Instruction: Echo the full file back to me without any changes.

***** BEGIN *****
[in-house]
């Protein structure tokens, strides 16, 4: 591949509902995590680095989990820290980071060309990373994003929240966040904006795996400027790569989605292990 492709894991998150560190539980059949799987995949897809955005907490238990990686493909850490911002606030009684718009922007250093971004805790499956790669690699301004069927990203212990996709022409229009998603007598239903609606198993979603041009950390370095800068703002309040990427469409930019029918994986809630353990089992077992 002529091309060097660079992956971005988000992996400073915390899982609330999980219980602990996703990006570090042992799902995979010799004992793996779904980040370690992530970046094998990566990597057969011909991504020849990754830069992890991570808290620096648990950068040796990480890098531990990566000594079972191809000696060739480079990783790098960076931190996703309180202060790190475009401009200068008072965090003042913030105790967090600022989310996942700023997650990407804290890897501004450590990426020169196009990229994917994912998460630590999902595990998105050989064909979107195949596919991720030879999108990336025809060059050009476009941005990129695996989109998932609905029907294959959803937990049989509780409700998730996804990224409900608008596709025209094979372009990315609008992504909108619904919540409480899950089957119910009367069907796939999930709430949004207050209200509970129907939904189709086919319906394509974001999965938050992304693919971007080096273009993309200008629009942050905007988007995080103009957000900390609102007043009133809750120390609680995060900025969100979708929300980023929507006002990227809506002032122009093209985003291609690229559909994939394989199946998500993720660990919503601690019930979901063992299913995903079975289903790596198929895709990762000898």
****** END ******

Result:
[in-house]
């Protein structure tokens, strides 16, 4: 591949509902995590680095989990820290980071060309990373994003929240966040904006795996400027790569989605292990 492709894991998150560190539980059949799987995949897809955005907490238990990686493909850490911002606030009684718009922007250093971004805790499956790669690699301004069927990203212990996709022409229009998603007598239903609606198993979603041009950390370095800068703002309040990427469409930019029918994986809630353990089992077992 002529091309060097660079992956971005988000992996400073915390899982609330999980219980602990996703990006570090042992799902995979010799004992793996779904980040370690992530970046094998990566990597057969011909991504020849990754830069992890991570808290620096648990950068040796990480890098531990990566000594079972191809000696060739480079990783790098960076931190996703309180202060790190475009401009200068008072965090003042913030105790967090600022989310996942700023997650990407804290890897501004450590990426020169196009990229994917994912998460630590999902595990998105050989064909979107195949596919991720030879999108990336025809060059050009476009941005990129695996989109998932609905029907294959959803937990049989509780409700998730996804990224409900608008596709025209094979372009990315609008992504909108619904919540409480899950089957119910009367069907796939999930709430949004207050209200509970129907939904189709086919319906394509974001999965938050992304693919971007080096273009993309200008629009942050905007988007995080103009957000900390609102007043009133809750120390609680995060900025969100979708929300980023929507006002990227809506002032122009093209985003291609690229559909994939394989199946998500993720660990919503601690019930979901063992299913995903079975289903790596198929895709990762000898």